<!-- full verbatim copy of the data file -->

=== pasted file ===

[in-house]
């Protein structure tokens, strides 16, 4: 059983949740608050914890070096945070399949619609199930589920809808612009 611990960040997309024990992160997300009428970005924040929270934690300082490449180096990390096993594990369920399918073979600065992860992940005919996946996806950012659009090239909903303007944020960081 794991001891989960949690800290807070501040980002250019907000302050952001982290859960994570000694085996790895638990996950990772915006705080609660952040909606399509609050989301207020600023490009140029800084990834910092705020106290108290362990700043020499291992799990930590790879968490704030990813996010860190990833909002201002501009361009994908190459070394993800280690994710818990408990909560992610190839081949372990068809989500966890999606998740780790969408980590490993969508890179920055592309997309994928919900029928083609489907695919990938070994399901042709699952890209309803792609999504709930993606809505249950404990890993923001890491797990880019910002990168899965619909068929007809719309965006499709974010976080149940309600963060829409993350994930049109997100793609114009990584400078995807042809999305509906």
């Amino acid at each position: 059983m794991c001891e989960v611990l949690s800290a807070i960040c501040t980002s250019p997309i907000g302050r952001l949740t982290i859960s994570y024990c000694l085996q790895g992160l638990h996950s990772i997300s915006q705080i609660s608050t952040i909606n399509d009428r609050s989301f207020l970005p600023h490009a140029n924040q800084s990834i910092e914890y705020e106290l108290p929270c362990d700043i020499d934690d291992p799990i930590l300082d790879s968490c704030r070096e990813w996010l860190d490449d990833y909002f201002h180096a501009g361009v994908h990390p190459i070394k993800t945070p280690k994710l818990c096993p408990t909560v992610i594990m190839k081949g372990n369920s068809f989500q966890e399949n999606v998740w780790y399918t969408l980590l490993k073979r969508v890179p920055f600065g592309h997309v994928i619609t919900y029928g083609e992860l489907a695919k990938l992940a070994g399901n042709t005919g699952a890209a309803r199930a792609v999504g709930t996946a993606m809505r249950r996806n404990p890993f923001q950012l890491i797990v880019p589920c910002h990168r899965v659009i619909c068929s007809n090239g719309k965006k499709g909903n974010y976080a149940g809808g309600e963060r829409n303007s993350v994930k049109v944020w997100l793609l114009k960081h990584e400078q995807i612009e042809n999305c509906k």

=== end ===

[in-house]
């Protein structure tokens, strides 16, 4: 059983949740608050914890070096945070399949619609199930589920809808612009 611990960040997309024990992160997300009428970005924040929270934690300082490449180096990390096993594990369920399918073979600065992860992940005919996946996806950012659009090239909903303007944020960081 794991001891989960949690800290807070501040980002250019907000302050952001982290859960994570000694085996790895638990996950990772915006705080609660952040909606399509609050989301207020600023490009140029800084990834910092705020106290108290362990700043020499291992799990930590790879968490704030990813996010860190990833909002201002501009361009994908190459070394993800280690994710818990408990909560992610190839081949372990068809989500966890999606998740780790969408980590490993969508890179920055592309997309994928919900029928083609489907695919990938070994399901042709699952890209309803792609999504709930993606809505249950404990890993923001890491797990880019910002990168899965619909068929007809719309965006499709974010976080149940309600963060829409993350994930049109997100793609114009990584400078995807042809999305509906």
């Amino acid at each position: 059983m794991c001891e989960v611990l949690s800290a807070i960040c501040t980002s250019p997309i907000g302050r952001l949740t982290i859960s994570y024990c000694l085996q790895g992160l638990h996950s990772i997300s915006q705080i609660s608050t952040i909606n399509d009428r609050s989301f207020l970005p600023h490009a140029n924040q800084s990834i910092e914890y705020e106290l108290p929270c362990d700043i020499d934690d291992p799990i930590l300082d790879s968490c704030r070096e990813w996010l860190d490449d990833y909002f201002h180096a501009g361009v994908h990390p190459i070394k993800t945070p280690k994710l818990c096993p408990t909560v992610i594990m190839k081949g372990n369920s068809f989500q966890e399949n999606v998740w780790y399918t969408l980590l490993k073979r969508v890179p920055f600065g592309h997309v994928i619609t919900y029928g083609e992860l489907a695919k990938l992940a070994g399901n042709t005919g699952a890209a309803r199930a792609v999504g709930t996946a993606m809505r249950r996806n404990p890993f923001q950012l890491i797990v880019p589920c910002h990168r899965v659009i619909c068929s007809n090239g719309k965006k499709g909903n974010y976080a149940g809808g309600e963060r829409n303007s993350v994930k049109v944020w997100l793609l114009k960081h990584e400078q995807i612009e042809n999305c509906k």